Egypt promotes junior corps impatient over military failure

Egypt promotes junior corps impatient over military failure

Egypt promotes junior corps impatient over military failure

Egypt’s military cadets salute in front of Egyptian President Mohamed Morsi (5-R), during a graduation ceremony in Alexandria, Egypt,in this July photo. EPA Photo

In his purge of Egypt’s top generals, President Mohamed Morsi leaned on the support of a junior officer corps that blamed the old guard for a litany of problems within the military and for involving the armed forces too deeply in the country’s politics after the uprising that ousted Hosni Mubarak.

In an interview, one ranking officer told The New York Times yesterday that the military had grown increasingly demoralized because of meager salaries, cronyism, shoddy equipment, a lack of promotion opportunities and growing confusion over the role of its leaders.

Those complaints became clear last week after gunmen killed 16 soldiers in the Sinai Peninsula, causing embarrassment throughout the ranks. “The military didn’t change,” said the officer, a unit commander who requested anonymity. “You can’t give me ruined cars, a hundred soldiers and ask me to secure 30 square kilometers in the desert.”

Right timing

A week after the raid on the Sinai border, Morsi on Aug. 12 dismissed the country’s two top generals and canceled a decree issued by the military before his election, which had curbed the power of the presidency.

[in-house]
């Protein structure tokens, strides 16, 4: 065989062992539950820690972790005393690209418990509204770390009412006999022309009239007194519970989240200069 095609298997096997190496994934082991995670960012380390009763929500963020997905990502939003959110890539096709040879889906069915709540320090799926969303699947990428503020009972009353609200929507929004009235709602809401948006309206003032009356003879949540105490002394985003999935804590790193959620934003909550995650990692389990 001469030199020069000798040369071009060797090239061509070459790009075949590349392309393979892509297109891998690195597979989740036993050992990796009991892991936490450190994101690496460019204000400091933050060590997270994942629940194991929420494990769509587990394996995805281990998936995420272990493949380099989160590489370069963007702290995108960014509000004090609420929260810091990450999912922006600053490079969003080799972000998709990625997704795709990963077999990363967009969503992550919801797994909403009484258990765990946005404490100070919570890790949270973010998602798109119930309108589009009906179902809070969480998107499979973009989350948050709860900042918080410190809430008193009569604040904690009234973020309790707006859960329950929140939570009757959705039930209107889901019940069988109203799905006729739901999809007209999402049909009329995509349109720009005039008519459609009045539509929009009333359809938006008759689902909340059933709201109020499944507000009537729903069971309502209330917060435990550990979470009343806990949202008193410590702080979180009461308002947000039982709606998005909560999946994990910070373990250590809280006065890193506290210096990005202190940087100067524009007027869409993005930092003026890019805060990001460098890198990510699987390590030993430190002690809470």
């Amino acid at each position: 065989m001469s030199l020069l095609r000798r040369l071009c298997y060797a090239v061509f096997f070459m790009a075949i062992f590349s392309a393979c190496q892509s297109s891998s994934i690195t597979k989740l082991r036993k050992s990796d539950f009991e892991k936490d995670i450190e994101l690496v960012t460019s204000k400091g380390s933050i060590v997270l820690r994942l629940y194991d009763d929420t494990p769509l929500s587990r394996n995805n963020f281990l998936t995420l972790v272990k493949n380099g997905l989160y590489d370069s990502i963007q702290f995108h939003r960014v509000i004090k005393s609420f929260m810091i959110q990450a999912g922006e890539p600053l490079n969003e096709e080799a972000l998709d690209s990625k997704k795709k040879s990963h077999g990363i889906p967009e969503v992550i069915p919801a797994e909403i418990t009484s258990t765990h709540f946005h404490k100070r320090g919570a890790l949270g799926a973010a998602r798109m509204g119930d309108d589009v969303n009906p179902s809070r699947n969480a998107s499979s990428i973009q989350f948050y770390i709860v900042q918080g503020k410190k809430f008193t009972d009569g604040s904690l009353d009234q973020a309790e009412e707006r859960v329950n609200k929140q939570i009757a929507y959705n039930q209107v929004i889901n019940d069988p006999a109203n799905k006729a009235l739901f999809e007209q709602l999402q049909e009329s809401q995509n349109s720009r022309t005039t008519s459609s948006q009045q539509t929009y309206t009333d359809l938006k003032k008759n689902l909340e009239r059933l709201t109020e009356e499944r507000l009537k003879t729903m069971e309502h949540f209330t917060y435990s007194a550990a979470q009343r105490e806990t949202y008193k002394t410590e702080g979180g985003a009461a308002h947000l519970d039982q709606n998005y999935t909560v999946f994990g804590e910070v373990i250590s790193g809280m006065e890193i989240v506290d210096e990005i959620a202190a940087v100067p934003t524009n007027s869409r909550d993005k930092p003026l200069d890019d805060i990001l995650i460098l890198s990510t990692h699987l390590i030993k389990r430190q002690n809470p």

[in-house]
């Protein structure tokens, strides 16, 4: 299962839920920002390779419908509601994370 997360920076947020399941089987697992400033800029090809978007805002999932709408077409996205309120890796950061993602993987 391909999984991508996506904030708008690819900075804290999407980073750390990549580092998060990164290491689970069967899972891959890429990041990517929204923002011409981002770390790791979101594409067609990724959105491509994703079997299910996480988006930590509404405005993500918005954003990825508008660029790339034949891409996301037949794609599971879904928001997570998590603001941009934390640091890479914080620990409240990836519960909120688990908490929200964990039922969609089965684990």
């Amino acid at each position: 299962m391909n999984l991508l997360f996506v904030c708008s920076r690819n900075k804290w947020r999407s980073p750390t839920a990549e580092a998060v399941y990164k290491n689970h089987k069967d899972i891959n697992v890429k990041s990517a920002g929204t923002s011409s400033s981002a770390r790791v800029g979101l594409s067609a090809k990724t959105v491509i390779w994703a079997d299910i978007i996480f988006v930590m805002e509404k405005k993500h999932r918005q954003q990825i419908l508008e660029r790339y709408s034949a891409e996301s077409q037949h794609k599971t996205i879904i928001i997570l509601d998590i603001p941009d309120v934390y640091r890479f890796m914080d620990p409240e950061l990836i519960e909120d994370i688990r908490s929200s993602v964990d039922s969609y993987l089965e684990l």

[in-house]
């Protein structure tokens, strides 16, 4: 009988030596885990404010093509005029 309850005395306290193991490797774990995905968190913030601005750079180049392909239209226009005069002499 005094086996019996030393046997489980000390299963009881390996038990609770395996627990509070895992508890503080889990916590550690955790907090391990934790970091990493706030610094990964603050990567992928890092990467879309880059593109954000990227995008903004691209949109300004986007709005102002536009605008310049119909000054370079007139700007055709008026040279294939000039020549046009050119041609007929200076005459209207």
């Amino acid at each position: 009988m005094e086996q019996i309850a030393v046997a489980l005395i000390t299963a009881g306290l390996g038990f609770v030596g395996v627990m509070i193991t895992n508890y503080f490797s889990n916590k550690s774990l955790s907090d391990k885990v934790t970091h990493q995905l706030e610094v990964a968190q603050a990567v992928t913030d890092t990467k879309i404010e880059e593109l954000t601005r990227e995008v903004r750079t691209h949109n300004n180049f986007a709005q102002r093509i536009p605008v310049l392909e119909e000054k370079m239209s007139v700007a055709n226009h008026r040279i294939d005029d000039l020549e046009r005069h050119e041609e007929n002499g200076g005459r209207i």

“Changing those leaders was smart for Morsi,” the officer said. “He waited for the right timing, when the country had already taken steps along the right path.”

The unit commander told the daily that soldiers were poorly compensated and saddled with failing equipment. Dissatisfaction with the military’s leaders for staying too long grew. “For the field marshal [Hussein Tantawi] and [Chief of Staff Sami] Anan [who were dismissed by Morsi], it’s enough, really,” he said. “We want development. We want fresh blood. We don’t want ministers to remain in their positions for 30 or 40 years anymore.”

The United States said it had expected the changes, and expressed a desire to see the military and the government working well together, The Associated Press reported. “We had expected President Morsi at some point to coordinate changes in the military leadership, to name a new team,” U.S. Defense Department press secretary George Little said in Washington.

For Israel, however, Morsi’s move was a surprise, according to Israeli daily Jerusalem Post. One Israeli official called it “a very significant development,” the daily reported on Aug. 13.